Percy imagines the logical conclusion of scientific humanism’s mission in the Qualitarian movement described in Love in the Ruins. In the novel, people accused of antisocial behavior and deemed in need of reconditioning are placed in “Skinner boxes” where they have electrodes installed in their heads that stimulate either the pleasure or pain centers of the brain. Those who do not respond to reconditioning are “shocked into bliss, soon learning to press the button themselves, off and dreaming so blissful that they pass up meals.” This is ultimately a passive form of euthanasia, but a more active form is being debated: does a person “not also have the right to throw a switch that stays on, inducing a permanent joy—no meals, no sleep, and a happy death in a week or so? The button vs. the switch.” The Qualitarians favor the switch, with or without the consent of the patient.

With but a little imagination, we can see the logic of scientific humanism behind the sociocultural dysfunction the Benedict Option is supposed to remedy or resist. Everywhere we see physical and emotional comfort treated as paramount and morality and meaning as relative, everywhere we see the overreach of a managerial class of technicians and social engineers: here are the marks of scientific humanism. But Dreher errs if he conceives of scientific humanism as a secular aggression against Christianity. The target of scientific humanism is not Christianity, but the malaise; like a dangerous, delusive fever, it is an immune response to the modern condition.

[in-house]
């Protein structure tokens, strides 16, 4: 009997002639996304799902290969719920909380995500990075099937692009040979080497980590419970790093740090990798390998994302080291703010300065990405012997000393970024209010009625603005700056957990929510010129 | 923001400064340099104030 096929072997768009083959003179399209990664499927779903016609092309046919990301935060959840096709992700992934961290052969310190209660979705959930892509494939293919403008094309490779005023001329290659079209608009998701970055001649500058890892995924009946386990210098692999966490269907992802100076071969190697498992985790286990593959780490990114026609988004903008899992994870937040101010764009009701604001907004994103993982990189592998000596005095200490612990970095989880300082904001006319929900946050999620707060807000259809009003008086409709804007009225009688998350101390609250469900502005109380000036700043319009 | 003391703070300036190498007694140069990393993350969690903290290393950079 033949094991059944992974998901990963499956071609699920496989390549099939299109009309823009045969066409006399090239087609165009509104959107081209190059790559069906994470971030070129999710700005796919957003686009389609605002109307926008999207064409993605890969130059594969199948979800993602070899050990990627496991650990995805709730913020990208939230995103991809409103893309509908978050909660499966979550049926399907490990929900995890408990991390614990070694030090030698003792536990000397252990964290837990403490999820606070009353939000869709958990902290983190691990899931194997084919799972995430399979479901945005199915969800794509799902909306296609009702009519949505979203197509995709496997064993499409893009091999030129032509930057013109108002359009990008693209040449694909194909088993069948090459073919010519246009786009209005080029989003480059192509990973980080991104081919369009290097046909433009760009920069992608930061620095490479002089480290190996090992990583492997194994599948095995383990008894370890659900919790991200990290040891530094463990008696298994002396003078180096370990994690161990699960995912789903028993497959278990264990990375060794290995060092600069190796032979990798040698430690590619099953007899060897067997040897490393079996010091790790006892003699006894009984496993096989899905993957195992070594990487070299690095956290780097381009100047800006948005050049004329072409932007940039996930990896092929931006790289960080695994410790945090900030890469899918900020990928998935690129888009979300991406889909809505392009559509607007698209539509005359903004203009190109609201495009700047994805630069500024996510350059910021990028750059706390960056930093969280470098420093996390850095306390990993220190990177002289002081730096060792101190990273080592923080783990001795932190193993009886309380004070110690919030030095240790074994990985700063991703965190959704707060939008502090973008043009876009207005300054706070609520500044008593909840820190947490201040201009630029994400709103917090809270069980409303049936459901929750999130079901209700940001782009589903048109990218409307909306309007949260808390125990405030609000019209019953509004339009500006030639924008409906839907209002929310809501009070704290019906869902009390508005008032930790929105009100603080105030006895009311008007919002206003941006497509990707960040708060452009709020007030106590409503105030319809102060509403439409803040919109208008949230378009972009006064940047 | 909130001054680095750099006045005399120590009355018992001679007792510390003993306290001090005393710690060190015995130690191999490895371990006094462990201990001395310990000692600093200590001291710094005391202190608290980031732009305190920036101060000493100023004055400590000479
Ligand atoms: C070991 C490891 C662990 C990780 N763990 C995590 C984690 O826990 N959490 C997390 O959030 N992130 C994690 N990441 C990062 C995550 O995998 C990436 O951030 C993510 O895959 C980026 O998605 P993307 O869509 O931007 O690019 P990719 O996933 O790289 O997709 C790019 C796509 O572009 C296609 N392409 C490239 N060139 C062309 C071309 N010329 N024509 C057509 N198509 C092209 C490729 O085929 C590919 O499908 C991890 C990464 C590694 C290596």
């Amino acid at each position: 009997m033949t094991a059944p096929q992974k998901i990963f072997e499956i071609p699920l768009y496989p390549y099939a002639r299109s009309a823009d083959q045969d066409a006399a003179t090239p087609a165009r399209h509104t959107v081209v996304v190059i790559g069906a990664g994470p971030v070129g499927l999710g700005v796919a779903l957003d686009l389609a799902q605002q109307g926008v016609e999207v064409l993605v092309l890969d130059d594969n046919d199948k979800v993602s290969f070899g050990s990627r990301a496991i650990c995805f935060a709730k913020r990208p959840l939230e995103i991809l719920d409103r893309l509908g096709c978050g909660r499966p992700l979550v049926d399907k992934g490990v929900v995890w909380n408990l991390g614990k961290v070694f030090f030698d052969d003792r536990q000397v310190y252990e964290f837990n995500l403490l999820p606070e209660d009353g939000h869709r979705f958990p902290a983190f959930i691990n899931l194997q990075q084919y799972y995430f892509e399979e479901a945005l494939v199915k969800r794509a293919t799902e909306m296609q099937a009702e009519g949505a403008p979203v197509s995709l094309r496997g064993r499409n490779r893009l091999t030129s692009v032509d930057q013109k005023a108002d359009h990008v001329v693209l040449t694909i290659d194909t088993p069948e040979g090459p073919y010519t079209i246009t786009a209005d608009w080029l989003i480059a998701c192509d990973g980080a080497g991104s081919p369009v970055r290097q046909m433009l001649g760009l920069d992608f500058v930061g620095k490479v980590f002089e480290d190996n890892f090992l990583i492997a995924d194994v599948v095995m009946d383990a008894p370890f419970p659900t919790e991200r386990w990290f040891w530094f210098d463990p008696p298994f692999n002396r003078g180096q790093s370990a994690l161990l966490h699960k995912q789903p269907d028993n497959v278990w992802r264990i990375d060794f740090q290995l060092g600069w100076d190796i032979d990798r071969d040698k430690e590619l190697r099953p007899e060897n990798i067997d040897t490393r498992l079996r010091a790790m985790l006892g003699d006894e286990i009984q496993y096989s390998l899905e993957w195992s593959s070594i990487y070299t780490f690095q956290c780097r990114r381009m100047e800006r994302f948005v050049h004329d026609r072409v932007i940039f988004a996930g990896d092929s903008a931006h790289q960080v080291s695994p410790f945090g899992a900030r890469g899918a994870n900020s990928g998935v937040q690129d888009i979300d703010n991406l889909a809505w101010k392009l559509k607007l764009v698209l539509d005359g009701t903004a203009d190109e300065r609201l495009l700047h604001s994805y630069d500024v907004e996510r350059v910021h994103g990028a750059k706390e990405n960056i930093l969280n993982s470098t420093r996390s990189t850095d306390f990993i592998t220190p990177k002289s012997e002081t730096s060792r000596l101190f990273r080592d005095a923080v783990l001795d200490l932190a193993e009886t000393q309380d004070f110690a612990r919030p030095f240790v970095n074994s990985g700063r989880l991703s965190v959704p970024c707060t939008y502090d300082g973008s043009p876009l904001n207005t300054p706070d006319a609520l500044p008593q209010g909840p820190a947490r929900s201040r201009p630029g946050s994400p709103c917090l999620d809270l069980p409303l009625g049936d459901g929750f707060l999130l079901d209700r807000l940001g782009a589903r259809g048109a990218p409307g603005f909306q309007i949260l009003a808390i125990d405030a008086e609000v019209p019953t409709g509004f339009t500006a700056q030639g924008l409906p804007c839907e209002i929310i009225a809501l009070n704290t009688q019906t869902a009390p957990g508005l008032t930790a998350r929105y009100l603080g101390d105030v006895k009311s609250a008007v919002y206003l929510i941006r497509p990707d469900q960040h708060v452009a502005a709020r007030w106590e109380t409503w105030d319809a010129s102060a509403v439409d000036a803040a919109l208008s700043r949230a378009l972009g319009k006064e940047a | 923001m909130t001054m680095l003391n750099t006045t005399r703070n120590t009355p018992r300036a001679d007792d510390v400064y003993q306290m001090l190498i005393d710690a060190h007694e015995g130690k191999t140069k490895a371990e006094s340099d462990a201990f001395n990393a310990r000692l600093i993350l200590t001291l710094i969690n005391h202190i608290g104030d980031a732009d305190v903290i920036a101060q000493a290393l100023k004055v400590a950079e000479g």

Though the malaise demands a response, the attempt to adapt humanity to its bifurcated condition is ultimately futile and destructive. While Percy hardly has a straightforward plan of salvation to offer, he shows us that scientific humanism is, if anything, a cure worse than the disease. We are not meant to be happy either as supine consumers within an artificial environment or as transcending conditioners of our fellow men. But however dangerous, scientific humanism is not the true enemy. Rather than merely fighting symptoms, our objective must be to treat the modern disorder at its roots.

Read the whole thing. Now I remember why I didn’t write about this earlier. It’s a good piece, with lots to chew on, but I was irritated that the author created a straw man version of The Benedict Option with which to contrast the Percy Option. I didn’t want to spend an entire post pointing this out. So I won’t.

But I will say — and I hope you find this encouraging — that the next book I’m working on is taking more of a Percyan (Percian?) approach. I don’t want to say too much now, but this bit from Clark’s essay is on point: